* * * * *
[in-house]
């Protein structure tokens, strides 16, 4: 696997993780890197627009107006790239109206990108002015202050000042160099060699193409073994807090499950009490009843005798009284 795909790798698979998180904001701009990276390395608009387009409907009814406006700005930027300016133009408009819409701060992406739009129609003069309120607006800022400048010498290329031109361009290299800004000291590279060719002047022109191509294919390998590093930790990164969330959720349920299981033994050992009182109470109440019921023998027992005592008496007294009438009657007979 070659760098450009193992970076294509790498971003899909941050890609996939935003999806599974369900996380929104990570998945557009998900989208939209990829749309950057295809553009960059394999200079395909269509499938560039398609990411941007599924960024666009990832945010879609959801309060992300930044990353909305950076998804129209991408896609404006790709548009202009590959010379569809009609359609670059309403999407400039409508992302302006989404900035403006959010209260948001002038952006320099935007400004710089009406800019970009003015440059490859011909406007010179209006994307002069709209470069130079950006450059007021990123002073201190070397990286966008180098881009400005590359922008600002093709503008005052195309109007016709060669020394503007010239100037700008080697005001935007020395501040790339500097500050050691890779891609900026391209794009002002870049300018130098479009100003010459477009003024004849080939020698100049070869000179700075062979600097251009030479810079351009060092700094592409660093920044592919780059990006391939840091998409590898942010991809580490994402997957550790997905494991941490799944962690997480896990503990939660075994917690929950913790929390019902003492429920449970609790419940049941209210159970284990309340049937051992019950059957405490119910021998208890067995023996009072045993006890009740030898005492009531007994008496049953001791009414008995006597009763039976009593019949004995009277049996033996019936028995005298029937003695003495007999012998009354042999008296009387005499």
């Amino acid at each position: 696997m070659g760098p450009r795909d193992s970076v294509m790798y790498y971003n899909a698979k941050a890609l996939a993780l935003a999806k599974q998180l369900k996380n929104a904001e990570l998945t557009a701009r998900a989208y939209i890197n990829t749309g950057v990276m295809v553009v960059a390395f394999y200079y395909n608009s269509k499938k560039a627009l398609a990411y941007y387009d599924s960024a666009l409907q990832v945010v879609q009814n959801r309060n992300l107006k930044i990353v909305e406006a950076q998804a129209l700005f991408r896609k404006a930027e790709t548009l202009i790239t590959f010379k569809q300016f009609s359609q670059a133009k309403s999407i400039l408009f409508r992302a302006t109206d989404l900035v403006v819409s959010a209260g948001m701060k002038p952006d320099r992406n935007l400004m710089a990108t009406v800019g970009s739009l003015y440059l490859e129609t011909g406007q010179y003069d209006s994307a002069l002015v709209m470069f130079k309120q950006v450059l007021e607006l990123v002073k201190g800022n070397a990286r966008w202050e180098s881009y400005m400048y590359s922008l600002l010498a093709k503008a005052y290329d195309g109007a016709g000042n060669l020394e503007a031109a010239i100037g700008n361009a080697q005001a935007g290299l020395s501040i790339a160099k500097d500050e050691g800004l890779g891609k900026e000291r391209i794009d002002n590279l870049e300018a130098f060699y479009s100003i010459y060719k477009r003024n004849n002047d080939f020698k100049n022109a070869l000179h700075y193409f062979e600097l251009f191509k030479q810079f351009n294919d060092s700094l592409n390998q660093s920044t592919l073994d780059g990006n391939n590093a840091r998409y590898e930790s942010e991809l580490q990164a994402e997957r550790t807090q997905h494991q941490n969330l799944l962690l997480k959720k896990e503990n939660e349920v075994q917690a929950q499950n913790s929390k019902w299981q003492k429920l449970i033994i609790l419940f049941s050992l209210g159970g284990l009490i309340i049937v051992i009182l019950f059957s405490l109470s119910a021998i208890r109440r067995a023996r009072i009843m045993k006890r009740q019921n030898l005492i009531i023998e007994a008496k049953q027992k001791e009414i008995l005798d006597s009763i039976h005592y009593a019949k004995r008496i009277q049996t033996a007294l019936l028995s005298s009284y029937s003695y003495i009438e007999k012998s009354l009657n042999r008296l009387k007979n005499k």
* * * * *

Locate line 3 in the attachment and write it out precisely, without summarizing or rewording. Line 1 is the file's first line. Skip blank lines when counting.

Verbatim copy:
């Amino acid at each position: 696997m070659g760098p450009r795909d193992s970076v294509m790798y790498y971003n899909a698979k941050a890609l996939a993780l935003a999806k599974q998180l369900k996380n929104a904001e990570l998945t557009a701009r998900a989208y939209i890197n990829t749309g950057v990276m295809v553009v960059a390395f394999y200079y395909n608009s269509k499938k560039a627009l398609a990411y941007y387009d599924s960024a666009l409907q990832v945010v879609q009814n959801r309060n992300l107006k930044i990353v909305e406006a950076q998804a129209l700005f991408r896609k404006a930027e790709t548009l202009i790239t590959f010379k569809q300016f009609s359609q670059a133009k309403s999407i400039l408009f409508r992302a302006t109206d989404l900035v403006v819409s959010a209260g948001m701060k002038p952006d320099r992406n935007l400004m710089a990108t009406v800019g970009s739009l003015y440059l490859e129609t011909g406007q010179y003069d209006s994307a002069l002015v709209m470069f130079k309120q950006v450059l007021e607006l990123v002073k201190g800022n070397a990286r966008w202050e180098s881009y400005m400048y590359s922008l600002l010498a093709k503008a005052y290329d195309g109007a016709g000042n060669l020394e503007a031109a010239i100037g700008n361009a080697q005001a935007g290299l020395s501040i790339a160099k500097d500050e050691g800004l890779g891609k900026e000291r391209i794009d002002n590279l870049e300018a130098f060699y479009s100003i010459y060719k477009r003024n004849n002047d080939f020698k100049n022109a070869l000179h700075y193409f062979e600097l251009f191509k030479q810079f351009n294919d060092s700094l592409n390998q660093s920044t592919l073994d780059g990006n391939n590093a840091r998409y590898e930790s942010e991809l580490q990164a994402e997957r550790t807090q997905h494991q941490n969330l799944l962690l997480k959720k896990e503990n939660e349920v075994q917690a929950q499950n913790s929390k019902w299981q003492k429920l449970i033994i609790l419940f049941s050992l209210g159970g284990l009490i309340i049937v051992i009182l019950f059957s405490l109470s119910a021998i208890r109440r067995a023996r009072i009843m045993k006890r009740q019921n030898l005492i009531i023998e007994a008496k049953q027992k001791e009414i008995l005798d006597s009763i039976h005592y009593a019949k004995r008496i009277q049996t033996a007294l019936l028995s005298s009284y029937s003695y003495i009438e007999k012998s009354l009657n042999r008296l009387k007979n005499k």